Friday, July 29, 2005

The Airstream Chronicles.............Umatilla Indian Reservation, Oregon

When we travel as a family, Marie and I, and our son Blaine, we usually start with a loose itinerary, something we can all agree on. Maybe I propose that we go east of the mountains, since it’s May, and we will find better weather there. Agreed. Maybe Marie has been itching to see some museum or other attraction, maybe one that received a grant from the trust she works for. Sure, Blaine and I say, we’re up for that. And then, in an effort to sweeten the pot for Blaine, we might find a sporting event, or a chess event, or maybe..........a CASINO!

Such was the case in June 2005, when we trekked, with Marie’s mom, and Marie’s sister’s family, to one of our favourite spots in the world, Eastern Oregon, to visit a few museums, and the “Wildhorse Casino”, on the Umatilla Indian Reservation, near Pendleton, Oregon.

The drive to Eastern Oregon, down the Columbia River Gorge, past Multnomah Falls, Hood River, The Dalles, Arlington, and others, is a beautiful straight and flat drive, just right for pulling an Airstream. However, this time we had decided to first stop at the Warm Springs Indian Reservation, further inland, to see the Warm Springs Museum there, so we drove some mighty hilly backroads to get there. We stayed at the less than scenic KOA in Madras, but we had time to visit and barbecue, and stare into
space, so who’s complaining? Plus, there was a comfortable, accessible cabin for Blaine. But because we had booked there, specifically for the accessible cabin, we were rather shocked to find that the campground’s main bathroom was totally inaccessble. There IS a ramp at the bathroom....leading up to one tall step.....oops! During our first day there, we struck out for the Warm Springs Museum, which we found very well done. And then, Blaine bought everything he could find in the gift store which contained huckleberries, don’t ask me why. The second day, we stopped at the Sherman County Museum in Moro, Oregon, smack in the middle of wheat country. The Sherman County Museum has received multiple awards for being a thorough and interesting museum, and we were not disappointed.

We travelled more backroads on our third day out, and ended up at the Wildhorse Casino RV park. Blaine and his Grandma got a room in the hotel, and Marie and I pulled into our space at the park, which is a new park, and although the ammenities are complete, at this time, with immature plants, it lacks privacy. But who cares, we came to GAMBLE!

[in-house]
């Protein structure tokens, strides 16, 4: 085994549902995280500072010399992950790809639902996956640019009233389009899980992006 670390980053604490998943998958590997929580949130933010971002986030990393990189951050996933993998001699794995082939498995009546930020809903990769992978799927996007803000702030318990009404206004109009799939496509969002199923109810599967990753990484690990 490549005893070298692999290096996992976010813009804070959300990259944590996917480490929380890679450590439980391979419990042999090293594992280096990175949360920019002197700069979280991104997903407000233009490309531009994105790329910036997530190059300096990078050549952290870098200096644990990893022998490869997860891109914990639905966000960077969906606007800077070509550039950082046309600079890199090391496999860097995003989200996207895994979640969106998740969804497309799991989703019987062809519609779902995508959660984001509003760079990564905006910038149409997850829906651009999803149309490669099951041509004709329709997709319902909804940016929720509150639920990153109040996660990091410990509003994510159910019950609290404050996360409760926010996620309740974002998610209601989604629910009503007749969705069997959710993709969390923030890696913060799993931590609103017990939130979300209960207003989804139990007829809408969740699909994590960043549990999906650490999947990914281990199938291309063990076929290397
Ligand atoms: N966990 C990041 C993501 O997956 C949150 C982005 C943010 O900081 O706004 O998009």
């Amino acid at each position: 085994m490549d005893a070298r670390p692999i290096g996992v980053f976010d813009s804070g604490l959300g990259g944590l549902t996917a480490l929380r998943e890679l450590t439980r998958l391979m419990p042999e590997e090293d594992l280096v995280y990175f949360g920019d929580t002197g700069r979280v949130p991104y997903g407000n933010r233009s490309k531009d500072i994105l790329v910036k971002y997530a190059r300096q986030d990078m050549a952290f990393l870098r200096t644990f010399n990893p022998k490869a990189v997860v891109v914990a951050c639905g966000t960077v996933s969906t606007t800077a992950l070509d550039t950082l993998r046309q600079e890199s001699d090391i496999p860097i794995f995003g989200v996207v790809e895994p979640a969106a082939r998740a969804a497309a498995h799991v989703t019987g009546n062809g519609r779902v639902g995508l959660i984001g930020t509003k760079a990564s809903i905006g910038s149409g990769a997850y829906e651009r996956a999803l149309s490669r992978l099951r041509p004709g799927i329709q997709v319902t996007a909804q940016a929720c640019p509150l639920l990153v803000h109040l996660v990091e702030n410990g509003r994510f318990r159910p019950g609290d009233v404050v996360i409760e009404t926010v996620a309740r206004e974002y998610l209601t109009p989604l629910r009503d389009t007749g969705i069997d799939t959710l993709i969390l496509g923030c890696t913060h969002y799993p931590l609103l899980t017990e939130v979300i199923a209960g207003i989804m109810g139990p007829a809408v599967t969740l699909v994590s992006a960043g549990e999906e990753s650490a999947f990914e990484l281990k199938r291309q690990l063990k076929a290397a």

Having been disabled since birth, with an assortment of disabilities, my step-son Blaine is a hero to me, with all he has to deal with. No one is really sure exactly how his brain works, but it seems okay to me, and if you have a math problem, give it to Blaine. And when it comes to any kind of math based game, chess, poker, blackjack, the man is good. As in great. So I get a kick out of watching him wheel into the casino, and pull into the low wheelchair accessible blackjack table (thank you very much Wildhorse Casino!), and as some of the other players let him wiggle in, I can sometimes feel in the air an attitude of, oh, the poor disabled kid, here to lose his money, awwwwwwww.

Strictly speaking, those guys don’t know who they’re dealin’ with. I have very seldon seen Blaine leave a casino without some of the casino’s money in his pocket. While I throw away my money on the slots and maybe a bit of Roulette, Blaine is busy takin’ the house down. Disabled my ass.

And before we hit the road for home, we made one last stop at the Tamastslikt Cultural Institute on the Umatilla Reservation, http://www.tamastslikt.com/press.asp?id=98, one of the finest museums I have ever encountered. There are original treaty documents. There are fascinating displays of all kinds and including the true stories of the Indian’s struggle in Oregon as told by Indians. The building itself is stunningly beautiful. Out back, they are creating a real Indian Village, using skills handed down for centuries. There is a reference library, and a performance hall, where we watched ancient dances performed by Umatilla tribe members. Of course there is the requisite restaurant, and a very nice, large gift shop. This one gets thumbs up from Ric and Marie.
Some photos of our Airstream are here

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